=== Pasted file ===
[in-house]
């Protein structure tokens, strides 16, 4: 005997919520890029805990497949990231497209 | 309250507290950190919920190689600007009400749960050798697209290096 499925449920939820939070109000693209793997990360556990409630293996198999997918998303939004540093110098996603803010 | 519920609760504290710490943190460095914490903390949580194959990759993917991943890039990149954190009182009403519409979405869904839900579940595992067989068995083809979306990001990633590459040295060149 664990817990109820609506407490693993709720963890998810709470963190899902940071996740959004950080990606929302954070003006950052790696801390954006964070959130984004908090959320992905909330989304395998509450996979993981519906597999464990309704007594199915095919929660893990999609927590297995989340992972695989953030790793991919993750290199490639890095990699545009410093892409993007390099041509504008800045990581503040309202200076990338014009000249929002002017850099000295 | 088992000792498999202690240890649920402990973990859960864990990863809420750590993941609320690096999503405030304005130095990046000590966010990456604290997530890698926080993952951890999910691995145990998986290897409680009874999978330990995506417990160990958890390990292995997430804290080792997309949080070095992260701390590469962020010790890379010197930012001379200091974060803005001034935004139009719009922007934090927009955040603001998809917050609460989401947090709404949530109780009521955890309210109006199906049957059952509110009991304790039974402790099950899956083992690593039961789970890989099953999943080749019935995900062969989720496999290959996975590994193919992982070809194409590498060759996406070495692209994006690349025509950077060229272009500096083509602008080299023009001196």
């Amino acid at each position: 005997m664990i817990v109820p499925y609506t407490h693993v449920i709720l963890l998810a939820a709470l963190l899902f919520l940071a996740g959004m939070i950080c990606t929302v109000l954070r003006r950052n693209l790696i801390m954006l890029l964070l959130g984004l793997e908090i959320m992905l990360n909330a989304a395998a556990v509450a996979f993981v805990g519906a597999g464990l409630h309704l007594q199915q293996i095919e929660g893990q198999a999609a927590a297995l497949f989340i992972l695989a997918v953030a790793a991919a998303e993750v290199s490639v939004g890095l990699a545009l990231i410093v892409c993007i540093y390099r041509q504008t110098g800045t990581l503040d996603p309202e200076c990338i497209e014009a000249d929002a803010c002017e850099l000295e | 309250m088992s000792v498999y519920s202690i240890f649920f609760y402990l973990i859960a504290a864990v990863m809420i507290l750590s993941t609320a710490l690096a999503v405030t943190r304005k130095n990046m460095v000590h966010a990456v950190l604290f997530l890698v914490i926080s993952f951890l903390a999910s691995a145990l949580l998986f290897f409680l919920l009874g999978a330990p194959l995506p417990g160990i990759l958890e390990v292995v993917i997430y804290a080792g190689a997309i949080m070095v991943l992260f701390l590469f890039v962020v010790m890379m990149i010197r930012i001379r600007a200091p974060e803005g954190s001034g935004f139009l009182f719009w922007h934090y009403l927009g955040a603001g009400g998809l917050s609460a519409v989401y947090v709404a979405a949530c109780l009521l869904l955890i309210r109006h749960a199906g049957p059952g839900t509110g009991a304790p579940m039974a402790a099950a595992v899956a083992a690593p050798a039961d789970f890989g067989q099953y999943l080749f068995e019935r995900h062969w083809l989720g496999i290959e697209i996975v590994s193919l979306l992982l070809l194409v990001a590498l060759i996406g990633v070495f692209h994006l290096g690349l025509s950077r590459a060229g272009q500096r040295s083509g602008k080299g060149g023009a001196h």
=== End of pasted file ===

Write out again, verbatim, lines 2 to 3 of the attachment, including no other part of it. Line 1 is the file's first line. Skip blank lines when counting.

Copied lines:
């Protein structure tokens, strides 16, 4: 005997919520890029805990497949990231497209 | 309250507290950190919920190689600007009400749960050798697209290096 499925449920939820939070109000693209793997990360556990409630293996198999997918998303939004540093110098996603803010 | 519920609760504290710490943190460095914490903390949580194959990759993917991943890039990149954190009182009403519409979405869904839900579940595992067989068995083809979306990001990633590459040295060149 664990817990109820609506407490693993709720963890998810709470963190899902940071996740959004950080990606929302954070003006950052790696801390954006964070959130984004908090959320992905909330989304395998509450996979993981519906597999464990309704007594199915095919929660893990999609927590297995989340992972695989953030790793991919993750290199490639890095990699545009410093892409993007390099041509504008800045990581503040309202200076990338014009000249929002002017850099000295 | 088992000792498999202690240890649920402990973990859960864990990863809420750590993941609320690096999503405030304005130095990046000590966010990456604290997530890698926080993952951890999910691995145990998986290897409680009874999978330990995506417990160990958890390990292995997430804290080792997309949080070095992260701390590469962020010790890379010197930012001379200091974060803005001034935004139009719009922007934090927009955040603001998809917050609460989401947090709404949530109780009521955890309210109006199906049957059952509110009991304790039974402790099950899956083992690593039961789970890989099953999943080749019935995900062969989720496999290959996975590994193919992982070809194409590498060759996406070495692209994006690349025509950077060229272009500096083509602008080299023009001196």
């Amino acid at each position: 005997m664990i817990v109820p499925y609506t407490h693993v449920i709720l963890l998810a939820a709470l963190l899902f919520l940071a996740g959004m939070i950080c990606t929302v109000l954070r003006r950052n693209l790696i801390m954006l890029l964070l959130g984004l793997e908090i959320m992905l990360n909330a989304a395998a556990v509450a996979f993981v805990g519906a597999g464990l409630h309704l007594q199915q293996i095919e929660g893990q198999a999609a927590a297995l497949f989340i992972l695989a997918v953030a790793a991919a998303e993750v290199s490639v939004g890095l990699a545009l990231i410093v892409c993007i540093y390099r041509q504008t110098g800045t990581l503040d996603p309202e200076c990338i497209e014009a000249d929002a803010c002017e850099l000295e | 309250m088992s000792v498999y519920s202690i240890f649920f609760y402990l973990i859960a504290a864990v990863m809420i507290l750590s993941t609320a710490l690096a999503v405030t943190r304005k130095n990046m460095v000590h966010a990456v950190l604290f997530l890698v914490i926080s993952f951890l903390a999910s691995a145990l949580l998986f290897f409680l919920l009874g999978a330990p194959l995506p417990g160990i990759l958890e390990v292995v993917i997430y804290a080792g190689a997309i949080m070095v991943l992260f701390l590469f890039v962020v010790m890379m990149i010197r930012i001379r600007a200091p974060e803005g954190s001034g935004f139009l009182f719009w922007h934090y009403l927009g955040a603001g009400g998809l917050s609460a519409v989401y947090v709404a979405a949530c109780l009521l869904l955890i309210r109006h749960a199906g049957p059952g839900t509110g009991a304790p579940m039974a402790a099950a595992v899956a083992a690593p050798a039961d789970f890989g067989q099953y999943l080749f068995e019935r995900h062969w083809l989720g496999i290959e697209i996975v590994s193919l979306l992982l070809l194409v990001a590498l060759i996406g990633v070495f692209h994006l290096g690349l025509s950077r590459a060229g272009q500096r040295s083509g602008k080299g060149g023009a001196h």